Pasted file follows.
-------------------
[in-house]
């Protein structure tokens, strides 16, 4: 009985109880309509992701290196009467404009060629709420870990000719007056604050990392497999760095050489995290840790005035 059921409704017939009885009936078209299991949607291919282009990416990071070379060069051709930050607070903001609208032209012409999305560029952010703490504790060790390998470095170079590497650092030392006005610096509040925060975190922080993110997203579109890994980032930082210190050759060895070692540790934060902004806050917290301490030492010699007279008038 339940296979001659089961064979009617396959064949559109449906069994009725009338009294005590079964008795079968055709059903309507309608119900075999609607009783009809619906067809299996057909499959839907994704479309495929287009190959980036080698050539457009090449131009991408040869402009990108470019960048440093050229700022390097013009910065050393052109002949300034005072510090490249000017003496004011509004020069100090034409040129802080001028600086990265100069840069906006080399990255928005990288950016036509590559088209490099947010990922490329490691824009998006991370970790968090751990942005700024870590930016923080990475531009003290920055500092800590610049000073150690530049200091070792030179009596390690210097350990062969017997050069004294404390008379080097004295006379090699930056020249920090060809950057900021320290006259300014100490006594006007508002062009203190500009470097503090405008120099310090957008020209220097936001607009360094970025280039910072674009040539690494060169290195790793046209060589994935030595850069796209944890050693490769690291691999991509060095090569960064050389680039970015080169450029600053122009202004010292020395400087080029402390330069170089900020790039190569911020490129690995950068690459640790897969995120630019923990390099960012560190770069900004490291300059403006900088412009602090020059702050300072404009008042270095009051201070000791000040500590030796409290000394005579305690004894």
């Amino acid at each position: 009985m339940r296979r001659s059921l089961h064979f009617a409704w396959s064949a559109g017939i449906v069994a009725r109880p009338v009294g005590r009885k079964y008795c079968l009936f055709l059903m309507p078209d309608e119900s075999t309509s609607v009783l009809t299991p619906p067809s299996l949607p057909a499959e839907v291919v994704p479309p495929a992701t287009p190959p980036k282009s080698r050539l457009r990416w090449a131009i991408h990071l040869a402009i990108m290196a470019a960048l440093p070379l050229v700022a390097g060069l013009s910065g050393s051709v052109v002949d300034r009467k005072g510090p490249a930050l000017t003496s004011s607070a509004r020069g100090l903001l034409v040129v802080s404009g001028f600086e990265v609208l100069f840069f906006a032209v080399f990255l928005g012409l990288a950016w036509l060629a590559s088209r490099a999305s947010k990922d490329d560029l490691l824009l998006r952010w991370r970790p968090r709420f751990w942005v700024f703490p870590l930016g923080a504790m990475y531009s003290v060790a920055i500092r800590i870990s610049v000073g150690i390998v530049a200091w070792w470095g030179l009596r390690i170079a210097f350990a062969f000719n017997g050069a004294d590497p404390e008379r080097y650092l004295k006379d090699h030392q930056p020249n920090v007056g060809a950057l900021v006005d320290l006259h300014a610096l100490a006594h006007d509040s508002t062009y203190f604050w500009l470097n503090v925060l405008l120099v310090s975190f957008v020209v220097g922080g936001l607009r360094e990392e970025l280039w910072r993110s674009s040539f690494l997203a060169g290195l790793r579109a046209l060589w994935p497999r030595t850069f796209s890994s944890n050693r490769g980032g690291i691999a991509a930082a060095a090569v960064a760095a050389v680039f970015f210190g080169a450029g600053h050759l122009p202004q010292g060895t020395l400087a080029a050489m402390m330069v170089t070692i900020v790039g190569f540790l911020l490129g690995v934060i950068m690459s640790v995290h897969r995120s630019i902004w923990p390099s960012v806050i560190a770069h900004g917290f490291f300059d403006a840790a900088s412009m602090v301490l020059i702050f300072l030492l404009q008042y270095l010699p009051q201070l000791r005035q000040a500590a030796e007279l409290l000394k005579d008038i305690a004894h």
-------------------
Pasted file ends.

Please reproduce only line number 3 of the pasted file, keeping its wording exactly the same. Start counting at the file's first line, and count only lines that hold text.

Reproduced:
């Amino acid at each position: 009985m339940r296979r001659s059921l089961h064979f009617a409704w396959s064949a559109g017939i449906v069994a009725r109880p009338v009294g005590r009885k079964y008795c079968l009936f055709l059903m309507p078209d309608e119900s075999t309509s609607v009783l009809t299991p619906p067809s299996l949607p057909a499959e839907v291919v994704p479309p495929a992701t287009p190959p980036k282009s080698r050539l457009r990416w090449a131009i991408h990071l040869a402009i990108m290196a470019a960048l440093p070379l050229v700022a390097g060069l013009s910065g050393s051709v052109v002949d300034r009467k005072g510090p490249a930050l000017t003496s004011s607070a509004r020069g100090l903001l034409v040129v802080s404009g001028f600086e990265v609208l100069f840069f906006a032209v080399f990255l928005g012409l990288a950016w036509l060629a590559s088209r490099a999305s947010k990922d490329d560029l490691l824009l998006r952010w991370r970790p968090r709420f751990w942005v700024f703490p870590l930016g923080a504790m990475y531009s003290v060790a920055i500092r800590i870990s610049v000073g150690i390998v530049a200091w070792w470095g030179l009596r390690i170079a210097f350990a062969f000719n017997g050069a004294d590497p404390e008379r080097y650092l004295k006379d090699h030392q930056p020249n920090v007056g060809a950057l900021v006005d320290l006259h300014a610096l100490a006594h006007d509040s508002t062009y203190f604050w500009l470097n503090v925060l405008l120099v310090s975190f957008v020209v220097g922080g936001l607009r360094e990392e970025l280039w910072r993110s674009s040539f690494l997203a060169g290195l790793r579109a046209l060589w994935p497999r030595t850069f796209s890994s944890n050693r490769g980032g690291i691999a991509a930082a060095a090569v960064a760095a050389v680039f970015f210190g080169a450029g600053h050759l122009p202004q010292g060895t020395l400087a080029a050489m402390m330069v170089t070692i900020v790039g190569f540790l911020l490129g690995v934060i950068m690459s640790v995290h897969r995120s630019i902004w923990p390099s960012v806050i560190a770069h900004g917290f490291f300059d403006a840790a900088s412009m602090v301490l020059i702050f300072l030492l404009q008042y270095l010699p009051q201070l000791r005035q000040a500590a030796e007279l409290l000394k005579d008038i305690a004894h």